Meet the New GOP: Younger, Female, Hispanic, and More Attractive


The New GOP has made a significant change in a short period of time. It is no longer the image of old, grumpy men who harrumphing about cigars at Ugly Pants Night at their local Chamber of Commerce.

It is finally looking more like a grand old party.

Today, I want to introduce you to two congressional candidates who have been beneficiaries of the New GOP and are also its movers.

Last night, I heard a whisper from a birdie in my ear that Virginia’s 7th Congressional District was one of the races to watch for on election night. Here, Republican Yesli Vega will be taking on Abigail Spanberger, a two-term incumbent Democrat.

Vega is the child of El Salvador’s civil War refugees. Rene, an Army veteran, is her husband. They have two children. Vega started her career in Virginia law enforcement as a field training officer, patrol officer, hostage negotiator, and member of a crisis intervention team.

In 2019, she won an open seat on Prince William County’s Board of Supervisors. Her campaign website says it all:

Due to her commitment to advocating and fighting for conservative principles, Yesli won the Republican nomination with over 80% of the vote. She then won the general election in her Democrat-leaning district by thirteen points in a blue wave year, not by running away from her conservative principles, but by boldly proclaiming them.

Glenn Youngkin, Virginia Governor, was so impressed by Vega’s Hispanic outreach chair in his successful bid to unseat Democrat Ralph Northam in 2021.

Personally, I find it most important that Vega protects children from groomers at our schools.

Cook ranks the district as R+3, so why is this race worth watching? Shouldn’t Vega be a shoo-in?

First, Virginia is located on the East Coast. The polls close at 7 p.m. local. These early returns should give us an indication of which party is generating enthusiasm and, more importantly, turnout.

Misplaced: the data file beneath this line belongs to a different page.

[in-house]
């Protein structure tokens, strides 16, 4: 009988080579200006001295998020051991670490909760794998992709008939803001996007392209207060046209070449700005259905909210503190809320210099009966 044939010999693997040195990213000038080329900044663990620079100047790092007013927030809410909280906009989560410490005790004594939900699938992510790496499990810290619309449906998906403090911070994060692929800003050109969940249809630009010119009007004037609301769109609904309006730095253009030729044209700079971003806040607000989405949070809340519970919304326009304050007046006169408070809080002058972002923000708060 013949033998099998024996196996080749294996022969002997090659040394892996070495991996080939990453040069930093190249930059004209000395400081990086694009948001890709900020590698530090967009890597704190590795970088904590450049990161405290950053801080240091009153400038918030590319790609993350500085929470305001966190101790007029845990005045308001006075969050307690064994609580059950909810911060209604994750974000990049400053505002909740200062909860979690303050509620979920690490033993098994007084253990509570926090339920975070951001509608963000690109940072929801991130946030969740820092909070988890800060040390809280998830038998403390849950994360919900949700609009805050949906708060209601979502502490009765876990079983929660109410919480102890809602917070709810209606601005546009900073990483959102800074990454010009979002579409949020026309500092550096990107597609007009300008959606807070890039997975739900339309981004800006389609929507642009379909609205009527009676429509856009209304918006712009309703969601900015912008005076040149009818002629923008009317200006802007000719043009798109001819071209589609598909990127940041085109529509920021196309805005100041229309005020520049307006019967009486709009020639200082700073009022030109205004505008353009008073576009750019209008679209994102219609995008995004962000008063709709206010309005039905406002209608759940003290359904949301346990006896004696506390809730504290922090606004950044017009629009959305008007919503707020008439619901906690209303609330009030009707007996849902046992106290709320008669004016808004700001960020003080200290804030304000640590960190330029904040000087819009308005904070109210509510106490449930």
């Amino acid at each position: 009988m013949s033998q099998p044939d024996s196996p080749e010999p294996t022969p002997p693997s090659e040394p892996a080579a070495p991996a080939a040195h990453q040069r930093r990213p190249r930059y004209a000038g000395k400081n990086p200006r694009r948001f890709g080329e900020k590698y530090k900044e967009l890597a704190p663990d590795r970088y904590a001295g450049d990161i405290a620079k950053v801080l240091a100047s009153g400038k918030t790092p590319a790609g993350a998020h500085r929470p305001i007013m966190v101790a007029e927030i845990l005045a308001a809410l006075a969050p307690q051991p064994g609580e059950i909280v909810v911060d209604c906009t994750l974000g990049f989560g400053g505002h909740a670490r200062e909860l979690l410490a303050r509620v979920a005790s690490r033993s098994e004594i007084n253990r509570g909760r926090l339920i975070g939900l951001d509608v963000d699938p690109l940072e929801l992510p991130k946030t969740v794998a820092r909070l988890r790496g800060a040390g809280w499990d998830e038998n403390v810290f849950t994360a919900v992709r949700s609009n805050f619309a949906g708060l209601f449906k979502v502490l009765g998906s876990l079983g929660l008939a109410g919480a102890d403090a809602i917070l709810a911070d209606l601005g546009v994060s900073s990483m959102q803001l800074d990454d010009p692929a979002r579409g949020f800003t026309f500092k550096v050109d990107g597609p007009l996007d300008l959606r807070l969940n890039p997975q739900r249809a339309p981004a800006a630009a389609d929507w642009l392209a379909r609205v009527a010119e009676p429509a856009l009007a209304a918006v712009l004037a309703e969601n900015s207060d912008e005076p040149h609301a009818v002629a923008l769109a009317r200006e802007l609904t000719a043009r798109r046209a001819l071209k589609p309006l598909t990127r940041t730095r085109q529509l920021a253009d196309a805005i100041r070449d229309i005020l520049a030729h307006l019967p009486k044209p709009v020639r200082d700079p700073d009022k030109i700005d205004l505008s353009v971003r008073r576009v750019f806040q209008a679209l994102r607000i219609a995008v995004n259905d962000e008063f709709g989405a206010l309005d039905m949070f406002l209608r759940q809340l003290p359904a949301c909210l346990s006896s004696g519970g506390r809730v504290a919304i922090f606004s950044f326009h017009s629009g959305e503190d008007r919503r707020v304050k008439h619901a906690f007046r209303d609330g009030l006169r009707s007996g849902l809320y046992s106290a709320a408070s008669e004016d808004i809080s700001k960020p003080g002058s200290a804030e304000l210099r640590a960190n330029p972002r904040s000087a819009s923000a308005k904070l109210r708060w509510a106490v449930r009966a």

The 7th was in Republican hands for almost 50 years, before Spanberger defeated Dave Brat in 2018. Despite this being a poor year for Republicans, Spanberger was able to win reelection in 2020. Republicans performed well in congressional elections.

If someone as young as Vega, who is relatively inexperienced, can win a huge victory against a “moderate” Democrat incumbent then it will be a good night for the New GOP across the country. The Old GOP is also represented, although to a lesser degree. But that’s another column.

Let’s now move to Texas’ Rio Grande Valley, where even the most blue-colored, Hispanic-dominated congressional district has been tinted a little redder in recent decades.

The Texas 15th CD was formed in 1920. It has never sent a Republican to Congress. But Monica De La Cruz may be making a difference this year. The Texas Tribune describes it as the “most competitive congressional race in Texas.”

It’s a redo for the 2020 election. De La Cruz was less than 3 points away from unseating Gonzalez in the historically Democratic district. De La Cruz’s campaign cash flow is huge this round. He reported nearly $3 million in receipts at the end of June. This contrasts with the $422,000 raised for the whole 2020 cycle.

De La Cruz, a Brownsville native who was raised by a single mother, grew up to become an owner of an insurance agency and also ran two small businesses.

Here is her most recent ad:

Notice how she describes herself as a conservative Republican from a swing district. She promises to end catch-and-release, restore Donald Trump’s “remain-in-Mexico” policy, build the border wall and finish Donald Trump’s “remain-in-Mexico” policy. This should tell you something about the voter moods on the 15th.

Cook Political reports that redistricting transformed the D+7 district to an R+1. Vicente Gonzalez, a Democrat incumbent, decided to run for the redrawn 34th district which is more friendly for Dems.

In February, Trump gave De La Cruz a “complete and complete endorsement”. She has a significant cash advantage partly as a result.

I care less about the outcome of the De La Cruz race than I do the candidate. The Old GOP was older, more white, and more male. The New GOP is more youthful, more female, and more Hispanic.

Contrary to Democrat fears of demographic doom, this more diverse GOP is also becoming less conservative. While Senator Mitt Romney may look the part, conservative voters would rather have a Vega and a De La Cruz than a minute of Mittens.

It’s both an incredible and sometimes devastating change that we are witnessing.

It fascinates me so much that I would like to make “Meet the New GOP”, a weekly column starting with this election and continuing for a while. I hope so.


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